Poly(ether ether ketone) (PEEK) is a high performance engineering thermoplastic that has good solvent resistance, high thermo-oxidative stability and excellent mechanical properties. The sulfonated derivatives of this polymer offer low cost alternatives to Nafion® membranes [3]. The aromatic backbone helps maintain thermal and mechanical stability, as well as allowing for chemical modification such as through simple electrophilic substitution by sulfonation. A sulfonating agent can incorporate sulfonated groups onto the polymer chains, either directly or by polymerizing functionalized monomers. The degree of sulfonation can be controlled by reaction time and temperature [4].

To increase the hydrophilicity of PEEK materials, charged groups are introduced using sulfuric acid into the polymer chains to make them ion-exchangeable. Sulfonation aids in the transport of cations and increases the hydrophilicity of the polymer. The sulfonate groups (–SO3–) can be introduced into the PEEK polymer chain using several methods. Sulfonation can be done pre- or post-polymerization. Pre-sulfonation process offers better control of sulfonation degree by being able to vary the ratio of modified monomers in the final polymer and has been examined for producing SPEEK membranes for fuel cells [5,6,7,8,9,10]. However, this method of modification is too complex and impractical for large-scale commercial use. Post-sulfonation is more widely used due to its simplicity and low production costs [6,11,12,13,14].

Much research has concentrated on reducing methanol crossover for fuel cell applications [15,16]. However, few works have focused on using PEEK as a polymer matrix for bioelectrochemical systems requiring lower ion exchange capacity membranes that allows for lower cost materials to be used. For such technologies, ion exchange membranes with conductivities in the range of 3–5 mS/cm and ion exchange capacities in the range of 1–2 mol/kg are desirable [11]. There have also been limited publications focusing on the relationship between SPEEK preparation conditions involving synthesis and membrane formation, and the resulting membrane structure and properties.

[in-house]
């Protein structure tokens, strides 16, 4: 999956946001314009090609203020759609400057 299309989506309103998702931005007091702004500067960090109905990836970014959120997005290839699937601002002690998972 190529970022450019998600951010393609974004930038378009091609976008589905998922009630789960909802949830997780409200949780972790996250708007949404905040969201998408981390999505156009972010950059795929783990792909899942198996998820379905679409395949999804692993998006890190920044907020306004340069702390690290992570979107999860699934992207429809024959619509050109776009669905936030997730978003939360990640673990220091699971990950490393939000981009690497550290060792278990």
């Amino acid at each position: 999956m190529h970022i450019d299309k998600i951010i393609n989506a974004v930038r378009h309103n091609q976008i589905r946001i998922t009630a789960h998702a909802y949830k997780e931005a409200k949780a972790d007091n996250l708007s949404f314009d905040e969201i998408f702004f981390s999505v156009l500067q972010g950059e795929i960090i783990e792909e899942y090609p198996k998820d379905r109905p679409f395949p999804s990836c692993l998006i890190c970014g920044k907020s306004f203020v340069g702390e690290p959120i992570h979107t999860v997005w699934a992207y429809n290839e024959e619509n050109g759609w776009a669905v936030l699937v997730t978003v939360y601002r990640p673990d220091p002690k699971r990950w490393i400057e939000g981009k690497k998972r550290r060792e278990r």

The sulfonation of PEEK is a second order electrophilic reaction used to add charged groups into the polymer chains to make them ion-exchangeable. The addition of the charged groups depends on the substituents present in the ring [17,18]. Electron-donating substituents will favor reaction whereas electron-withdrawing groups will not. In PEEK, the hydroquinone unit between the ether bridges can be sulfonated under relatively mild conditions [4]. Substitution takes place preferentially on the aromatic ring between two ether (–O–) links. At higher temperatures, substitution of the other aromatic rings is also possible.

Several methods for the sulfonation of SPEEK have been previously described in literature [16]. PEEK can be functionalized by sulfonation where the degree of sulfonation is controlled by reaction time and temperature. However, the sulfonation conditions used in previous SPEEK production have not previously been optimized by any systematic approach. Most previous research has selected arbitrary conditions for SPEEK membrane synthesis. This paper tests an extensive array of membranes produced at various reaction times and temperatures to establish an optimal combination of variables to synthesize appropriate membrane for future large-scale development. Membrane casting and preparation conditions can also affect the performance of produced SPEEK membranes. Klaysom (2011) has previously examined the effects of drying on the membrane structure and subsequent performance characteristics for sulfonated PES [19]. The aim of this paper is to determine the effects of the sulfonation, casting and drying conditions on SPEEK membrane performance through the systematic study of a series of membranes produced over a range of influential variables. Little previous literature has looked at such systematic characterization for determining optimal conditions for large-scale SPEEK ion exchange membrane production. In particular, these production conditions will be used for future development of SPEEK membranes implemented in the novel BES described previously [1].